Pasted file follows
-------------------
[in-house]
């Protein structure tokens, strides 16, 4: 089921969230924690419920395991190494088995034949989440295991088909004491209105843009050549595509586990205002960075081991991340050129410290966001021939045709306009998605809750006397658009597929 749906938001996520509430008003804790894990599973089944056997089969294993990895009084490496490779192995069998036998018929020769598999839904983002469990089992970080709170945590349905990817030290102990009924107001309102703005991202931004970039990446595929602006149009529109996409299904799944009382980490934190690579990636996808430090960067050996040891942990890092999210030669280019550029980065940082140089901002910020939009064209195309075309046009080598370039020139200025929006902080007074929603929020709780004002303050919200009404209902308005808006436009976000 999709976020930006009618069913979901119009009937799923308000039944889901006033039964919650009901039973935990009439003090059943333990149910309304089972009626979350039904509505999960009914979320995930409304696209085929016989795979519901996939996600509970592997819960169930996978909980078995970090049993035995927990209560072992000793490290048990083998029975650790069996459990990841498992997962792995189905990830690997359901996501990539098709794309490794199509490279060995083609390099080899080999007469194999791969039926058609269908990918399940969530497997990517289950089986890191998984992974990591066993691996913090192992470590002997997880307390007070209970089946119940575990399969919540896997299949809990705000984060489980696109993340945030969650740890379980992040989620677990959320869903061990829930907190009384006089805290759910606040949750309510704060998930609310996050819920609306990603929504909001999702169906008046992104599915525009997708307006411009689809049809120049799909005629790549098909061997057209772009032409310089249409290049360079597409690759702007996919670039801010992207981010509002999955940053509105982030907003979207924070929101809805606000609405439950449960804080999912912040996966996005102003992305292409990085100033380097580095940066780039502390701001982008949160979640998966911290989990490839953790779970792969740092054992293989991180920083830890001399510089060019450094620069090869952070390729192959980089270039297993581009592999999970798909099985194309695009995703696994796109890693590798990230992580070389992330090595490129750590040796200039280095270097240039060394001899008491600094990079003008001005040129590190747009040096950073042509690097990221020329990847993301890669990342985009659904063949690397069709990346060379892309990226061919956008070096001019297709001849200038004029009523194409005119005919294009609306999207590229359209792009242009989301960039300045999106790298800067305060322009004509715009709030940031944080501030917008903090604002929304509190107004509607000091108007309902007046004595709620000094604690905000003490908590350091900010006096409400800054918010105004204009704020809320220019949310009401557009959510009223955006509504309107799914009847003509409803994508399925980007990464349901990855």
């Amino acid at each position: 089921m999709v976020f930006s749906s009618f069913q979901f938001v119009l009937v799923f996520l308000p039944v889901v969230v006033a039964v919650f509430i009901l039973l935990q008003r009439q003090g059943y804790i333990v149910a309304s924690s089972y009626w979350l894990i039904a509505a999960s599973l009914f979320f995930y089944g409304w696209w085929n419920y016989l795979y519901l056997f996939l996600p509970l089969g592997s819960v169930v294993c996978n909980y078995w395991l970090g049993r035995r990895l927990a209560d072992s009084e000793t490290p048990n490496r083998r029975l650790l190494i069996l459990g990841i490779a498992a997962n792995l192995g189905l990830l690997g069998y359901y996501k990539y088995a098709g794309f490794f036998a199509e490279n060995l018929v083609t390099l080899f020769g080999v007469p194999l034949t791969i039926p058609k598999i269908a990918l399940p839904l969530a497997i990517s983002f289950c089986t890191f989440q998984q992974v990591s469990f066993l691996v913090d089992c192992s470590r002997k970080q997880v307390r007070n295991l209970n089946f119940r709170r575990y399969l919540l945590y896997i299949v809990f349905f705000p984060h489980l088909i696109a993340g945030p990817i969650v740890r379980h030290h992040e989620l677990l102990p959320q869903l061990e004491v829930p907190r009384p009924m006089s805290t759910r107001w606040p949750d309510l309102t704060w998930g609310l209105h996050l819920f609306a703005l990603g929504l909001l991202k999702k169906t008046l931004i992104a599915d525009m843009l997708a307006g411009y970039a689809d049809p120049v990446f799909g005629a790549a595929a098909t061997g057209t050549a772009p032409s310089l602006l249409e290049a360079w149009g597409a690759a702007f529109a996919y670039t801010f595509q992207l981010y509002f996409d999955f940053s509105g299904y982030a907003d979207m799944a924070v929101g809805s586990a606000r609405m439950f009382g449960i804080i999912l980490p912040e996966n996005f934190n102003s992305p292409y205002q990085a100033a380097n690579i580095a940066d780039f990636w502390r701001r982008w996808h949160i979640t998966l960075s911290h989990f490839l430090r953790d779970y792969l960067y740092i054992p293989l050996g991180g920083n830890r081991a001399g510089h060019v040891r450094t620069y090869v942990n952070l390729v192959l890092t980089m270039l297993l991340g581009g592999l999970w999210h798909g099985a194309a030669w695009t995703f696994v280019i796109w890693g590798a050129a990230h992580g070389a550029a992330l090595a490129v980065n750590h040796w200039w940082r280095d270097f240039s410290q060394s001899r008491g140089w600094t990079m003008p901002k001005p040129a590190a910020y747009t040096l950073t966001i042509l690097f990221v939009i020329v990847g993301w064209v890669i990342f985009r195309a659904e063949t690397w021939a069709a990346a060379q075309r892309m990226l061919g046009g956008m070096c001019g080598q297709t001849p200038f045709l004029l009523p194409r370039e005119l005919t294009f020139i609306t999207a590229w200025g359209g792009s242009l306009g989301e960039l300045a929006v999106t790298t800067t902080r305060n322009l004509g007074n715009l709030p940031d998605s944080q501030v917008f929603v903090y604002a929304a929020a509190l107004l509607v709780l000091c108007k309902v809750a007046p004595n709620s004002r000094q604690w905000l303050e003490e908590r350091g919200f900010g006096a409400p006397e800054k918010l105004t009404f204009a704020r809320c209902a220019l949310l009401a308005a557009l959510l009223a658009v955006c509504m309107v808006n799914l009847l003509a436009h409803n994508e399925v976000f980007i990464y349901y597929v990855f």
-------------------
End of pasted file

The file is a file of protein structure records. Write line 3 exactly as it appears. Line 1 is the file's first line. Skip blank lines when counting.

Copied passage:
């Amino acid at each position: 089921m999709v976020f930006s749906s009618f069913q979901f938001v119009l009937v799923f996520l308000p039944v889901v969230v006033a039964v919650f509430i009901l039973l935990q008003r009439q003090g059943y804790i333990v149910a309304s924690s089972y009626w979350l894990i039904a509505a999960s599973l009914f979320f995930y089944g409304w696209w085929n419920y016989l795979y519901l056997f996939l996600p509970l089969g592997s819960v169930v294993c996978n909980y078995w395991l970090g049993r035995r990895l927990a209560d072992s009084e000793t490290p048990n490496r083998r029975l650790l190494i069996l459990g990841i490779a498992a997962n792995l192995g189905l990830l690997g069998y359901y996501k990539y088995a098709g794309f490794f036998a199509e490279n060995l018929v083609t390099l080899f020769g080999v007469p194999l034949t791969i039926p058609k598999i269908a990918l399940p839904l969530a497997i990517s983002f289950c089986t890191f989440q998984q992974v990591s469990f066993l691996v913090d089992c192992s470590r002997k970080q997880v307390r007070n295991l209970n089946f119940r709170r575990y399969l919540l945590y896997i299949v809990f349905f705000p984060h489980l088909i696109a993340g945030p990817i969650v740890r379980h030290h992040e989620l677990l102990p959320q869903l061990e004491v829930p907190r009384p009924m006089s805290t759910r107001w606040p949750d309510l309102t704060w998930g609310l209105h996050l819920f609306a703005l990603g929504l909001l991202k999702k169906t008046l931004i992104a599915d525009m843009l997708a307006g411009y970039a689809d049809p120049v990446f799909g005629a790549a595929a098909t061997g057209t050549a772009p032409s310089l602006l249409e290049a360079w149009g597409a690759a702007f529109a996919y670039t801010f595509q992207l981010y509002f996409d999955f940053s509105g299904y982030a907003d979207m799944a924070v929101g809805s586990a606000r609405m439950f009382g449960i804080i999912l980490p912040e996966n996005f934190n102003s992305p292409y205002q990085a100033a380097n690579i580095a940066d780039f990636w502390r701001r982008w996808h949160i979640t998966l960075s911290h989990f490839l430090r953790d779970y792969l960067y740092i054992p293989l050996g991180g920083n830890r081991a001399g510089h060019v040891r450094t620069y090869v942990n952070l390729v192959l890092t980089m270039l297993l991340g581009g592999l999970w999210h798909g099985a194309a030669w695009t995703f696994v280019i796109w890693g590798a050129a990230h992580g070389a550029a992330l090595a490129v980065n750590h040796w200039w940082r280095d270097f240039s410290q060394s001899r008491g140089w600094t990079m003008p901002k001005p040129a590190a910020y747009t040096l950073t966001i042509l690097f990221v939009i020329v990847g993301w064209v890669i990342f985009r195309a659904e063949t690397w021939a069709a990346a060379q075309r892309m990226l061919g046009g956008m070096c001019g080598q297709t001849p200038f045709l004029l009523p194409r370039e005119l005919t294009f020139i609306t999207a590229w200025g359209g792009s242009l306009g989301e960039l300045a929006v999106t790298t800067t902080r305060n322009l004509g007074n715009l709030p940031d998605s944080q501030v917008f929603v903090y604002a929304a929020a509190l107004l509607v709780l000091c108007k309902v809750a007046p004595n709620s004002r000094q604690w905000l303050e003490e908590r350091g919200f900010g006096a409400p006397e800054k918010l105004t009404f204009a704020r809320c209902a220019l949310l009401a308005a557009l959510l009223a658009v955006c509504m309107v808006n799914l009847l003509a436009h409803n994508e399925v976000f980007i990464y349901y597929v990855f």